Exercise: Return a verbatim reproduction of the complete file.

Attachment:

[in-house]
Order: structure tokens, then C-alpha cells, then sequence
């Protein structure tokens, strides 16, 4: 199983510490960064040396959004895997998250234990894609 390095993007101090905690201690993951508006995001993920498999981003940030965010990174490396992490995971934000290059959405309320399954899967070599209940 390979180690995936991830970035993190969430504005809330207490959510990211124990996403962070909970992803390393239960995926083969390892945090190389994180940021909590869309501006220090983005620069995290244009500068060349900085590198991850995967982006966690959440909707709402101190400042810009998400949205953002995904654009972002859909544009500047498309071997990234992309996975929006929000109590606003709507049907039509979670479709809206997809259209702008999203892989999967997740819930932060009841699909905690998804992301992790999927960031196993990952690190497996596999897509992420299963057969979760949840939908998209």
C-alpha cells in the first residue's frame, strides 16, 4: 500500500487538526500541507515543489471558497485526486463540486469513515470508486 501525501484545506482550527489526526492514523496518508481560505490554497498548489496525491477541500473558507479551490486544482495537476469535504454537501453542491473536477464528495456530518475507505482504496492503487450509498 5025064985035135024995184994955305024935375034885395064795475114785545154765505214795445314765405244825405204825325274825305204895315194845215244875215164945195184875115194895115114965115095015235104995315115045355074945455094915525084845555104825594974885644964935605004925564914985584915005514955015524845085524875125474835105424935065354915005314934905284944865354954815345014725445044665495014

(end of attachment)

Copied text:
[in-house]
Order: structure tokens, then C-alpha cells, then sequence
């Protein structure tokens, strides 16, 4: 199983510490960064040396959004895997998250234990894609 390095993007101090905690201690993951508006995001993920498999981003940030965010990174490396992490995971934000290059959405309320399954899967070599209940 390979180690995936991830970035993190969430504005809330207490959510990211124990996403962070909970992803390393239960995926083969390892945090190389994180940021909590869309501006220090983005620069995290244009500068060349900085590198991850995967982006966690959440909707709402101190400042810009998400949205953002995904654009972002859909544009500047498309071997990234992309996975929006929000109590606003709507049907039509979670479709809206997809259209702008999203892989999967997740819930932060009841699909905690998804992301992790999927960031196993990952690190497996596999897509992420299963057969979760949840939908998209």
C-alpha cells in the first residue's frame, strides 16, 4: 500500500487538526500541507515543489471558497485526486463540486469513515470508486 501525501484545506482550527489526526492514523496518508481560505490554497498548489496525491477541500473558507479551490486544482495537476469535504454537501453542491473536477464528495456530518475507505482504496492503487450509498 5025064985035135024995184994955305024935375034885395064795475114785545154765505214795445314765405244825405204825325274825305204895315194845215244875215164945195184875115194895115114965115095015235104995315115045355074945455094915525084845555104825594974885644964935605004925564914985584915005514955015524845085524875125474835105424935065354915005314934905284944865354954815345014725445044665495014